Implemented in the year 1966 by the US government as part of the Social Security Act, Medicare is a national health insurance program that takes care of the medical needs of older Americans.
Today, Medicare programs serves about 39 million people and strives to make sure Americans get the health care and prescription coverage they need and deserve, like regular health check-ups, hospital stays, and drugs.
Medicare Eligibility and Enrollment
Medicare Program is not based on financial need because like Social Security, it is an entitlement program. Since the federal government runs Medicare, the eligibility criteria are constant throughout the US. Also, the coverage does not change regardless of where you get treated in the US.
The initial enrollment period is 7 months, stretching from 3 months before your 65th birthday till 3 months after that day. If you want to sign up after this, you will have to pay enrollment fees and penalties as specified in the Medicare program. So, timely enrollment in Medicare is critical. However, there is also a special enrollment period from January 1 to March 31 every year during which you can buy Medicare.
You qualify for the Medicare programs if you are
- 65 years or older OR
- Under age 65 with specific disabilities OR
- Any age with terminal-stage renal disease.
The Department of Health and Human Services has divided Medicare benefits into four parts – Part A, Part B, Part C, and Part D as under :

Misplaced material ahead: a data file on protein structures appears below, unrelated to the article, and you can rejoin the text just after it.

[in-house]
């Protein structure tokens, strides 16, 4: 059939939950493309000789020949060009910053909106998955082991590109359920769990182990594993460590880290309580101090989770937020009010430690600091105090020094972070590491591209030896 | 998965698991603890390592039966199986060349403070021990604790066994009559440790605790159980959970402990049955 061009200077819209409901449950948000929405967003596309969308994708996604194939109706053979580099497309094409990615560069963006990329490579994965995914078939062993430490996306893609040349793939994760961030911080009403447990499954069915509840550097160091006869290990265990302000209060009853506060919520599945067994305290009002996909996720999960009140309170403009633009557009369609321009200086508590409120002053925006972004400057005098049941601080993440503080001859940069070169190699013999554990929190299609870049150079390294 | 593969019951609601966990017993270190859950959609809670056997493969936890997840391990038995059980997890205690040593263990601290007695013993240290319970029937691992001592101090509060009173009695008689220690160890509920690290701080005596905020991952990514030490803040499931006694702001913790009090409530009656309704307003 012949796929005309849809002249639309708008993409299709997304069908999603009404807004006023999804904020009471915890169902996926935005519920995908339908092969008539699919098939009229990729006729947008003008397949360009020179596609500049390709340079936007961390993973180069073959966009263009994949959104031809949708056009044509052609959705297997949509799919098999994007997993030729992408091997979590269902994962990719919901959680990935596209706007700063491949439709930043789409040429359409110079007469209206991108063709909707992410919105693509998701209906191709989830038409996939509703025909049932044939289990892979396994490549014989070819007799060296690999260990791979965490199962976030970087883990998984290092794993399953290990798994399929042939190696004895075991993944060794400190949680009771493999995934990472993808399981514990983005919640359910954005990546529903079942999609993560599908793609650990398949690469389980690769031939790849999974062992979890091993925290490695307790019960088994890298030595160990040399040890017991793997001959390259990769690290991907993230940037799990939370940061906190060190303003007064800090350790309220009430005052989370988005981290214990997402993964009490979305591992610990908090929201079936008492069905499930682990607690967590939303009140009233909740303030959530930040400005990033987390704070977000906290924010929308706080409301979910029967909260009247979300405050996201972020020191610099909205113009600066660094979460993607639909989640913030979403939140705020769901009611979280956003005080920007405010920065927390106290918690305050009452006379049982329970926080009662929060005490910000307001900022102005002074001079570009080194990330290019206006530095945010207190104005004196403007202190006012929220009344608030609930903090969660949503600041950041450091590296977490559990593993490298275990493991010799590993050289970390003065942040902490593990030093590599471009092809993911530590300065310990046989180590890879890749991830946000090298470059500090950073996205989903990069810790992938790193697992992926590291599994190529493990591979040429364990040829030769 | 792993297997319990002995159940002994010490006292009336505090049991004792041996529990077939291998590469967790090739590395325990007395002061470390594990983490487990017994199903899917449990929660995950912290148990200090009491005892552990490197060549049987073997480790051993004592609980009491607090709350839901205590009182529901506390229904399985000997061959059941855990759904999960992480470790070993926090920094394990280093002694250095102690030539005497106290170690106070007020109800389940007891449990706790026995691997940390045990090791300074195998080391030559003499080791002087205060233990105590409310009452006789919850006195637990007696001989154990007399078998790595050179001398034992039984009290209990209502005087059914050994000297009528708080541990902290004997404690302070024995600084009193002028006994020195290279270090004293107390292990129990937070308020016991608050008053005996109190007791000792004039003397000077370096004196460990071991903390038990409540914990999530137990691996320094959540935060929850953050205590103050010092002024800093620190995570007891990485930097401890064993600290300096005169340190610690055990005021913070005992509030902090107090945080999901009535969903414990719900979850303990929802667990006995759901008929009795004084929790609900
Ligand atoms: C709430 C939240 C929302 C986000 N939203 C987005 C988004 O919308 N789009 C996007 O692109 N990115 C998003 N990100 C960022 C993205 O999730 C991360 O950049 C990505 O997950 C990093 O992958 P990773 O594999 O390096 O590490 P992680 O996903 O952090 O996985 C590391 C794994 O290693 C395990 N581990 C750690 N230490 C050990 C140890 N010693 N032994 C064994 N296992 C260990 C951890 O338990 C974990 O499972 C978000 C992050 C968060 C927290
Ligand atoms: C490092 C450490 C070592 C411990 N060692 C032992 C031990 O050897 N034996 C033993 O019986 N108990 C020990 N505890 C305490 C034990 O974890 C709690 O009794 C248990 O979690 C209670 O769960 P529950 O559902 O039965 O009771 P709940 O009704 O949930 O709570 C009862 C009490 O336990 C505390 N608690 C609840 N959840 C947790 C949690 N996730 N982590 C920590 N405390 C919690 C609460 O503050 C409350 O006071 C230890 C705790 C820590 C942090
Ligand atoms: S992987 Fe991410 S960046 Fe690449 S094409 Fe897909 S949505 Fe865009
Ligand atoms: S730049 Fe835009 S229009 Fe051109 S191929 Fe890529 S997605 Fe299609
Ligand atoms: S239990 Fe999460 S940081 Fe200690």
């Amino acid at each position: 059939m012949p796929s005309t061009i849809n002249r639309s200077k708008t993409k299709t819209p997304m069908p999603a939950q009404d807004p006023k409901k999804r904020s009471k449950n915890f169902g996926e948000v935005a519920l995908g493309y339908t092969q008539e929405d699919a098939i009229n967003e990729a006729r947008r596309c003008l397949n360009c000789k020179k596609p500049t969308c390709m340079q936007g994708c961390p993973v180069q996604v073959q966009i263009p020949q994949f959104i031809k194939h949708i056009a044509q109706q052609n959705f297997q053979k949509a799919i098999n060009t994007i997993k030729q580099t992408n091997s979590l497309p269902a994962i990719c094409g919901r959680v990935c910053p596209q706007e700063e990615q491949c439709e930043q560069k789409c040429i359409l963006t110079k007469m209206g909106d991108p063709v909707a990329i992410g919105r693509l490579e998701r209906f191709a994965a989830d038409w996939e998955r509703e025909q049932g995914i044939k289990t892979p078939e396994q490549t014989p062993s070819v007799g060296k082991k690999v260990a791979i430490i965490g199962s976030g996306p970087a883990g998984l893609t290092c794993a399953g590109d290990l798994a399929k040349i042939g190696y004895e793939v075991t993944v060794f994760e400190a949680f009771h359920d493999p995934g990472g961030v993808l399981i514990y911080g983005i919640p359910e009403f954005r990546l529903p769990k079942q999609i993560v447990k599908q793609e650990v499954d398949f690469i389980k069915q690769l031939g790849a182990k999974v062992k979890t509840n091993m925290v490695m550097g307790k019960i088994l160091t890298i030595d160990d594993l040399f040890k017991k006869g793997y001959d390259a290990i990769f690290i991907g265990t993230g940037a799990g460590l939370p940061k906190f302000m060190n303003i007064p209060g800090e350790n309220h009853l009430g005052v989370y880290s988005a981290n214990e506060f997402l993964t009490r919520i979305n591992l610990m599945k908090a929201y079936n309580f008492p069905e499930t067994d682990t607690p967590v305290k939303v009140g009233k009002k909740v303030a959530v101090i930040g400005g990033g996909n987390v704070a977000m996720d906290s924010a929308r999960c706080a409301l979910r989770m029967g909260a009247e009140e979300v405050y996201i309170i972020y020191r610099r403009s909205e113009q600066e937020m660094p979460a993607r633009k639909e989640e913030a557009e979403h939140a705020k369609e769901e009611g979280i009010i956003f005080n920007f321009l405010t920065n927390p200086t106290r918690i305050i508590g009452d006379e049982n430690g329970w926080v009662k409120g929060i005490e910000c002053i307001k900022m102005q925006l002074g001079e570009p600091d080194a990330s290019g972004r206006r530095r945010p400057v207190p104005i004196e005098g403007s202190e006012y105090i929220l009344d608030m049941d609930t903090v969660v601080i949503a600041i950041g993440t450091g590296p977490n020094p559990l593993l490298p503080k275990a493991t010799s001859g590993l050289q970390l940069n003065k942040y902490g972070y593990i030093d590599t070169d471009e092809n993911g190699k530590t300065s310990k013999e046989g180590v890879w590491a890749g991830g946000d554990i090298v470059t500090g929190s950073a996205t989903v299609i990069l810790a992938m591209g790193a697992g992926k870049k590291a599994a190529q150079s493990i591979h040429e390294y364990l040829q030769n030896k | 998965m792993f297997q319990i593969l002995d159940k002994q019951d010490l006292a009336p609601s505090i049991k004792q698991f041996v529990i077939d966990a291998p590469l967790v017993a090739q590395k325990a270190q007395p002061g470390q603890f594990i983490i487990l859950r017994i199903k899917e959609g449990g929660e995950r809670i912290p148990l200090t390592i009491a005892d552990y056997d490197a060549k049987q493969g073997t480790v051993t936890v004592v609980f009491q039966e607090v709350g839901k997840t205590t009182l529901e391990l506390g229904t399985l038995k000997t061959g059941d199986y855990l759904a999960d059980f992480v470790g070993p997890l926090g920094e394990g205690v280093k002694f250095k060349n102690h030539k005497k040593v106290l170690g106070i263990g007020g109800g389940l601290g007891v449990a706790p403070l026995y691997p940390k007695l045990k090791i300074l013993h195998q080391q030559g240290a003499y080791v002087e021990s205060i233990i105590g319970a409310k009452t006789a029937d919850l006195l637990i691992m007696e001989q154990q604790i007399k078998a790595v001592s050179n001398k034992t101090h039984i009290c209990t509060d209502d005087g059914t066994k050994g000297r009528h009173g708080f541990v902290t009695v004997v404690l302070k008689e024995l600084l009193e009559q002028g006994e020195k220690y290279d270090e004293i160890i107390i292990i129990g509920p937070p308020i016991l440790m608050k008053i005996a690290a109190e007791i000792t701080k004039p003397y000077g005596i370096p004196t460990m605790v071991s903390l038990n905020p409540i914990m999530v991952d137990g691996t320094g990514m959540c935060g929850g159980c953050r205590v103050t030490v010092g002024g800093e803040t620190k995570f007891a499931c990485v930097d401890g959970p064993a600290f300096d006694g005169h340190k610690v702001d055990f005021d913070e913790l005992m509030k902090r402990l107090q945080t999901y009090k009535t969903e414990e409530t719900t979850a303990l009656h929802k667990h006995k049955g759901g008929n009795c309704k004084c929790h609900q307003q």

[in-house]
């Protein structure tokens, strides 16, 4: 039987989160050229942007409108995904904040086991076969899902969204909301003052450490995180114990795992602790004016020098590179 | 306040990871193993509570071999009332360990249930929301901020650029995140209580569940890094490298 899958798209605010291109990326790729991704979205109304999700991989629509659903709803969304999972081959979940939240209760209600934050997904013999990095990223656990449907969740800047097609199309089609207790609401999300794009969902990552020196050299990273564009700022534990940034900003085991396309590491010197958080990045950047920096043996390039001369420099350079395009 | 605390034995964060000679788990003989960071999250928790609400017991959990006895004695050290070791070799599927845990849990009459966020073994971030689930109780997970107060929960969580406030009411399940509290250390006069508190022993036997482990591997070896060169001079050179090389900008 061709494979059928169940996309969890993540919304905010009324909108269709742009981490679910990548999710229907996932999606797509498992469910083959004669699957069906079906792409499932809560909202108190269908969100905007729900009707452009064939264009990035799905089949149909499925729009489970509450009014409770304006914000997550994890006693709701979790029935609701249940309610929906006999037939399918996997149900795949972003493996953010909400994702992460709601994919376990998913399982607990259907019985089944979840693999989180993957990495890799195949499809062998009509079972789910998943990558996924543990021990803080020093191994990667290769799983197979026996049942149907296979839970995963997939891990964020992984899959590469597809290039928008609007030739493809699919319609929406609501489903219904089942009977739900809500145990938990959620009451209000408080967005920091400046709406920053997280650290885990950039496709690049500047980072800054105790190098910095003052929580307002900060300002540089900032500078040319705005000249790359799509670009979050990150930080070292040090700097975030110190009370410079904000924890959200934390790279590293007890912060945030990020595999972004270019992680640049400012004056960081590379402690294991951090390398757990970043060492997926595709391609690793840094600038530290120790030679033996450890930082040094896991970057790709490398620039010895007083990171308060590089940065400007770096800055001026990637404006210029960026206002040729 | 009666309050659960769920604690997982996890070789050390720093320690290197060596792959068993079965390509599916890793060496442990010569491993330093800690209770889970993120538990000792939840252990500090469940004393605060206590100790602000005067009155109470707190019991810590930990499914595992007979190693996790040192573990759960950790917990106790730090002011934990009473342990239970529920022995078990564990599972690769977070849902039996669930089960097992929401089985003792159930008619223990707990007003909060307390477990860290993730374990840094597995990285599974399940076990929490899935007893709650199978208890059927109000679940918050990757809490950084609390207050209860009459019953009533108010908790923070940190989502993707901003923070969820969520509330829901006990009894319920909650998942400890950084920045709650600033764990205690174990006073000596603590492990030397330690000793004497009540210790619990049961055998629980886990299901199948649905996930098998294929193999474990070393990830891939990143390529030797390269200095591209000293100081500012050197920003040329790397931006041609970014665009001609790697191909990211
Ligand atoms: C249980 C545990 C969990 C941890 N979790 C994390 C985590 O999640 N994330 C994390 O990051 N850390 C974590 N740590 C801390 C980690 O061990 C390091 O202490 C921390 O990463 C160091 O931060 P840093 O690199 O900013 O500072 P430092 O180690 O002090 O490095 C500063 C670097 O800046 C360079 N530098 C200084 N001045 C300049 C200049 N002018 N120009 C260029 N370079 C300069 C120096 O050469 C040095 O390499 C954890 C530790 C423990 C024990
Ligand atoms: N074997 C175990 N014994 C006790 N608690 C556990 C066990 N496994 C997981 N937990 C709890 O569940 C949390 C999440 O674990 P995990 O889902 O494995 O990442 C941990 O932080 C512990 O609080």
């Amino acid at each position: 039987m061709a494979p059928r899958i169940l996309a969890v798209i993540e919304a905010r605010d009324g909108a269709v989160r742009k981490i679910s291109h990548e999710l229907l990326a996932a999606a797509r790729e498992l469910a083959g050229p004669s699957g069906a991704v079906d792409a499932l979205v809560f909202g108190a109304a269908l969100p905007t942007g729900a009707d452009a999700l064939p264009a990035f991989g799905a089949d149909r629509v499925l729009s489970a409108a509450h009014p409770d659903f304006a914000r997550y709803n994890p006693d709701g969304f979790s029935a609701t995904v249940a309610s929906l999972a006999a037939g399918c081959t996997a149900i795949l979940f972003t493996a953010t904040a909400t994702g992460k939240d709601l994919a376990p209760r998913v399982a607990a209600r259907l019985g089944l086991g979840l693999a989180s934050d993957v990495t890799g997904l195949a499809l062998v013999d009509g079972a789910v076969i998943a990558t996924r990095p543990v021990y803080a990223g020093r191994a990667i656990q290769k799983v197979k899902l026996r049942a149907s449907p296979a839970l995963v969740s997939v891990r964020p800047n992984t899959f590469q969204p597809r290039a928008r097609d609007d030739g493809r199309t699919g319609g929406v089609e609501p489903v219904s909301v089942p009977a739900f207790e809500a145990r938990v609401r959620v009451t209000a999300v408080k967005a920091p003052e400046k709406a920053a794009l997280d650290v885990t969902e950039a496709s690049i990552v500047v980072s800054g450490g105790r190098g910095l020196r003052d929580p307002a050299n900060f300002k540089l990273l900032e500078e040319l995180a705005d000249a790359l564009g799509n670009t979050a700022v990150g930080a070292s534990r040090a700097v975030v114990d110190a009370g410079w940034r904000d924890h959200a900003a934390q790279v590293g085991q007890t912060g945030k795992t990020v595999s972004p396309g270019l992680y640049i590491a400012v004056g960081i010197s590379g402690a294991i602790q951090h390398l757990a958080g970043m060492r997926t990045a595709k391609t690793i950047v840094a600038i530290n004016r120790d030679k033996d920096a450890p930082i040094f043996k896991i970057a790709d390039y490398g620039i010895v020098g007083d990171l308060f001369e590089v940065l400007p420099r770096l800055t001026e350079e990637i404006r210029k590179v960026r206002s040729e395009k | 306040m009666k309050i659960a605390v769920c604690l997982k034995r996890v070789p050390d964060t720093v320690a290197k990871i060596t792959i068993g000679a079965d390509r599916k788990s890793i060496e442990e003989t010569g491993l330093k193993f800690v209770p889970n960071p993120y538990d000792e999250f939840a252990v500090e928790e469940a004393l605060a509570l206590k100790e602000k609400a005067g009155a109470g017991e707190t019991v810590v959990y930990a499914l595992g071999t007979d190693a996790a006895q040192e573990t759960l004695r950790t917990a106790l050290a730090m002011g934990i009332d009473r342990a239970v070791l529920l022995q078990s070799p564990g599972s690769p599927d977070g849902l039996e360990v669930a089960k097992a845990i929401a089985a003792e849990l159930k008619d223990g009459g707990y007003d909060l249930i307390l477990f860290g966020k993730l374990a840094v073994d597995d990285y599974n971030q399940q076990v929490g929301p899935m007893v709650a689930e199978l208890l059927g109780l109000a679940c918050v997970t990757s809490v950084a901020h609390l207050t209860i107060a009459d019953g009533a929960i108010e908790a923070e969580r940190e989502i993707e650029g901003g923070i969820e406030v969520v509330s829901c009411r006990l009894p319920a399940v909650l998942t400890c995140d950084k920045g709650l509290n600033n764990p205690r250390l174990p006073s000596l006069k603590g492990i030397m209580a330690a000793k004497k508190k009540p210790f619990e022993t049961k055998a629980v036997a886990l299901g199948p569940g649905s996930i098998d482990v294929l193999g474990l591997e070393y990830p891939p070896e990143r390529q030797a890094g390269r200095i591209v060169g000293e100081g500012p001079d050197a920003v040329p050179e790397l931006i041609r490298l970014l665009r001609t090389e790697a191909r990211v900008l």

Medicare Part A
Medicare Part A (Hospital Insurance) covers a portion of in-patient care in hospitals, skilled nursing facility, hospice, and home health care (if you meet certain conditions).
Medicare Part B
Medicare Part B (Medical Insurance) covers a portion of medically-necessary services such as doctors’ services and outpatient care. Part B also covers a portion of preventive services to help maintain your health and to keep certain illnesses from getting worse.
Medicare Part C
Medicare Part C (Medicare Advantage Plans) are managed by private insurance companies approved by Medicare. Part C combines Part A, Part B, and, sometimes, Part D (prescription drug coverage). These plans must cover medically-necessary services. However, plans can charge different co-payments, co-insurance premiums, or deductibles for these services than those charged by the government in Medicare Parts A and B.
Medicare Part D
Medicare Part D (Medicare Prescription Drug Coverage)covers a portion of your prescription drug costs. This coverage may help lower your prescription drug costs and help protect against higher costs in the future. Individual plans vary greatly in cost and specific benefits; you should use one of the online tools to evaluate your particular costs and needs.